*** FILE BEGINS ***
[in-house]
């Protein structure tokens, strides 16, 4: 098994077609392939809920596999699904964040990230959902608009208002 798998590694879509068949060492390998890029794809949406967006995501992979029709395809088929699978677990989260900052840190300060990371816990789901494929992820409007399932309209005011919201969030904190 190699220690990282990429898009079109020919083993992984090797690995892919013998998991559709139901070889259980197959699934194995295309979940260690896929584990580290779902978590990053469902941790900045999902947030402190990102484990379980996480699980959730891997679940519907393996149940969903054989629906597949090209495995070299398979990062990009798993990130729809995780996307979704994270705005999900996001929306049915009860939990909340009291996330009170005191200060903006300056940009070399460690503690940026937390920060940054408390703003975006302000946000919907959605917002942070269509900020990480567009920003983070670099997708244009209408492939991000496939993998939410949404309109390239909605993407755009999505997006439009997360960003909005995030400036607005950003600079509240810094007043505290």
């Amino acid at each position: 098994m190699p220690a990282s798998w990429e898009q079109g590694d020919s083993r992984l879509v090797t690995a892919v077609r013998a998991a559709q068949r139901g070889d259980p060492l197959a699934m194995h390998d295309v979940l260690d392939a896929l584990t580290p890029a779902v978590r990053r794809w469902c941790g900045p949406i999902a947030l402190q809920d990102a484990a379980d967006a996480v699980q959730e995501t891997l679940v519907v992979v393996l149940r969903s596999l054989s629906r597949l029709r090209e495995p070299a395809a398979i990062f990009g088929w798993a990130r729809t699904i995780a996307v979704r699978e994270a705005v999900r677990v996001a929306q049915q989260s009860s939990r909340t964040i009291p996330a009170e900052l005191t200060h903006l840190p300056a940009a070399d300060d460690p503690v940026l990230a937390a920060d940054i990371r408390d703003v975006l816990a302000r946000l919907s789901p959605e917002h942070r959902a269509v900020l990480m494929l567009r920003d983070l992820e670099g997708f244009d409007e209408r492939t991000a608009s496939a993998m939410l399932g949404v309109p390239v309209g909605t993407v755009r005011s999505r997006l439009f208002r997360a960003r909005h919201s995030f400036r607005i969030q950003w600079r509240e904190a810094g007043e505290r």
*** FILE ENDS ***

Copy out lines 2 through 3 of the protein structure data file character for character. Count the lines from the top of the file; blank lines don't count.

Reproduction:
């Protein structure tokens, strides 16, 4: 098994077609392939809920596999699904964040990230959902608009208002 798998590694879509068949060492390998890029794809949406967006995501992979029709395809088929699978677990989260900052840190300060990371816990789901494929992820409007399932309209005011919201969030904190 190699220690990282990429898009079109020919083993992984090797690995892919013998998991559709139901070889259980197959699934194995295309979940260690896929584990580290779902978590990053469902941790900045999902947030402190990102484990379980996480699980959730891997679940519907393996149940969903054989629906597949090209495995070299398979990062990009798993990130729809995780996307979704994270705005999900996001929306049915009860939990909340009291996330009170005191200060903006300056940009070399460690503690940026937390920060940054408390703003975006302000946000919907959605917002942070269509900020990480567009920003983070670099997708244009209408492939991000496939993998939410949404309109390239909605993407755009999505997006439009997360960003909005995030400036607005950003600079509240810094007043505290």
């Amino acid at each position: 098994m190699p220690a990282s798998w990429e898009q079109g590694d020919s083993r992984l879509v090797t690995a892919v077609r013998a998991a559709q068949r139901g070889d259980p060492l197959a699934m194995h390998d295309v979940l260690d392939a896929l584990t580290p890029a779902v978590r990053r794809w469902c941790g900045p949406i999902a947030l402190q809920d990102a484990a379980d967006a996480v699980q959730e995501t891997l679940v519907v992979v393996l149940r969903s596999l054989s629906r597949l029709r090209e495995p070299a395809a398979i990062f990009g088929w798993a990130r729809t699904i995780a996307v979704r699978e994270a705005v999900r677990v996001a929306q049915q989260s009860s939990r909340t964040i009291p996330a009170e900052l005191t200060h903006l840190p300056a940009a070399d300060d460690p503690v940026l990230a937390a920060d940054i990371r408390d703003v975006l816990a302000r946000l919907s789901p959605e917002h942070r959902a269509v900020l990480m494929l567009r920003d983070l992820e670099g997708f244009d409007e209408r492939t991000a608009s496939a993998m939410l399932g949404v309109p390239v309209g909605t993407v755009r005011s999505r997006l439009f208002r997360a960003r909005h919201s995030f400036r607005i969030q950003w600079r509240e904190a810094g007043e505290r």